When the curtains go flying up

Introduction:

I lay quietly. My door opened sufficiently so I can hear the raised voices from the other room. I am in my bed but I am not tired. I am vigilant. Sometimes the voices are spoken in hushed angered tones and I have to strain to listen. The voices raise. Anger fills their room and like a odorless gas slowly drifts down the hallway till it reaches me. I can’t breathe. The air is filled with yelling and loud footsteps that follow a familiar path. To the stairs. The garage. The screech of the garage door opening pierces my ears. It almost makes me pull the covers over as they might protect me from the visceral pain that only the garage door grating noise can seem to evoke.

But no covers. I am up. I am quick. Down the stairs. Out of breath, I hold on to the driver side window. I beg. I plead. He or she is sorry. They didn’t mean it. I am sure that they did not mean it. Please don’t leave. Please. I beg. I plead. Slowly, I seem to be getting through (or did they really have anywhere to go at midnight? ) Regardless, we trudge back up the stairs. I go to my room. The rest of the night will be quiet. I can crawl into my bed. I have done my job. Sleep will come. In the morning I wake and I head off to 4th grade.

Chapter 1: The fairy

I did not realize that the fairy came. Not until many years later when her spell was broken. On those nights, where childhood was lost and I was forced to be an adult in a pre-pubsecent body, the fairy must have visited me. I don’t remember her coming. But, she most have been there because I survived (mostly). I am told that the fairy comes to protect children. The story goes that the good fairy comes to those who need her special powers. She tells them that that even though it’s hard to be so bound up in childhood, to have so much put on someone so little, it will be the child’s way to survive, to be quiet and control what’s happening inside her.

It is said that the fairy puts the child’s rage and fear into her belly, and then she binds it up so it could stay there. She tells the children that they will have to let their rib cage tighten so they wouldn’t feel the pain of her heart breaking. The fairy tells the child that some day they will no longer be able to hold all this in, and their body will start unwinding its secrets. The child will let go of everything she has been holding for so long…and they will do this because most deeply, the child (now an adult) will want, so desperately, to be whole and real. The fairy tells the children not to worry. They will find people who care for them and will hold them as they find themselves again. The fairy does not mention how hard it will be when the secrets have to come out and the curtain goes flying up. She doesn’t want to scare them. She hopes that by the time that needs to happen, they will have gained some strength and will be able to tolerate and sit in that pain without it breaking them.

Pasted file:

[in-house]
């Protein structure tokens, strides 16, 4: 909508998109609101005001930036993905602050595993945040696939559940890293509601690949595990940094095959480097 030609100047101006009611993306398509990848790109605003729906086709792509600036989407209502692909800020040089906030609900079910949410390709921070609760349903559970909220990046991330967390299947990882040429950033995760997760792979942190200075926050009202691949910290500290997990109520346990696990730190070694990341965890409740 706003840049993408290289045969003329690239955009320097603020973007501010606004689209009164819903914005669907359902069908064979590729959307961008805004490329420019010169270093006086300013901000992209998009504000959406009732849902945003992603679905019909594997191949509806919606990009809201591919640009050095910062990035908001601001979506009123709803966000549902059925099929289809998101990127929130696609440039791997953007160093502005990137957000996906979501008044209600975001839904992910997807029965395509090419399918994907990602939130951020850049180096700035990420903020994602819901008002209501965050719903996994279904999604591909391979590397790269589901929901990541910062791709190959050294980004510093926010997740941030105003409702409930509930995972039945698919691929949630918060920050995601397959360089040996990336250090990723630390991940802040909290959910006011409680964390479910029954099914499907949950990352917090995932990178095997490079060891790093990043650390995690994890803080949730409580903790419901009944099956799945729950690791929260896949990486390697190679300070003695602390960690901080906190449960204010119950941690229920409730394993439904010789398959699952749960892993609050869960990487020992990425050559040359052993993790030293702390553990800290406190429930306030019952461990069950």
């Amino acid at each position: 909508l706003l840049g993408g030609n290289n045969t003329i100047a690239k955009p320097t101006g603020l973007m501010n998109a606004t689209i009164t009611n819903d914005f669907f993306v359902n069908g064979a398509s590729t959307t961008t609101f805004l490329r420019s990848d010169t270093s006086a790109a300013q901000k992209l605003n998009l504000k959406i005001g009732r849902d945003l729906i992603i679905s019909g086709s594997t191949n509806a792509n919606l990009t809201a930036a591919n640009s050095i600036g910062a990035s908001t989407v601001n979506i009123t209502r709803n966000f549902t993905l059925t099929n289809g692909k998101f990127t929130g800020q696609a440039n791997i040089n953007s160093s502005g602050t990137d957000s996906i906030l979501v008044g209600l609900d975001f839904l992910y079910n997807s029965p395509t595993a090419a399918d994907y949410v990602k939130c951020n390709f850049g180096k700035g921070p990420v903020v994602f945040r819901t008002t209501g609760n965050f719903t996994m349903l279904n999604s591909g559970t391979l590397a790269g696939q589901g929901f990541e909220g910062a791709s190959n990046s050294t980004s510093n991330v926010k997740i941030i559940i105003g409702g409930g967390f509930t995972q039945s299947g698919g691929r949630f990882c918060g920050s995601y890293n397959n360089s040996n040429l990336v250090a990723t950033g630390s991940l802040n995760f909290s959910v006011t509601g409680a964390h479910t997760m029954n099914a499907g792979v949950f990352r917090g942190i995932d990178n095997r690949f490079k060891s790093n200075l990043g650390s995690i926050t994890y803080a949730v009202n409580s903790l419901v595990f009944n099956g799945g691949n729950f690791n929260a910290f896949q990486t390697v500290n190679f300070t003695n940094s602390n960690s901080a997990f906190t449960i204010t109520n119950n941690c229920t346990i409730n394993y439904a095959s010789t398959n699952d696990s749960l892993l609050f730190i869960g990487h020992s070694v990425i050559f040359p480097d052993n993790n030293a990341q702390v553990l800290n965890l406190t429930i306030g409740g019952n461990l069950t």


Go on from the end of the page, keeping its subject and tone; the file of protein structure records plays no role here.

On those nights when the good fairy is said to visit, she puts her arms around the child and tucks them into bed. The fairy tells the child that when they wake up, they will forget what happened and the fairy’s visit, but they will remember when she’s older and ready. The good fairy just tells them, ‘Until then, and for always, I love you.’”

Chapter 2: Who knew about the fairy?

It was this long dining room. Windows to the right, overlooking the backyard. They stood at the far end. He was actually standing on the porch with the glass doors open to the dining room. She stood at the back. Being always present to make sure nothing got too out of control, I stood behind a plant at the back of the room. They did not see me. ( I am not sure that they have ever seen me). They were arguing — again. He was going to play tennis. She did not want to be left alone. She asked why she always left him. He yelled something back. It fell until a repeated but similar debate. I envisioned the divorce to come. The 3 of us and her moving to a small apartment since she made no money and he would not take care of us. I went through the story quickly in my head. My synapses work at warped speed and my mind was always present. Yet, there was little that I could do this time. But, as I stood there and watched them, I was overcome my a focus, by a purpose. I would never be her. I would never be her. I would never need someone to make me happy. I would never need someone to take care of me. I would never. And, in that moment, I knew what I would do. I would become a doctor. I would always have a job and make enough money. I would need no one. I would be ok. I was 10 and I know knew my course.

chapter 3: when, oh when, was someone going to tell me about the fairy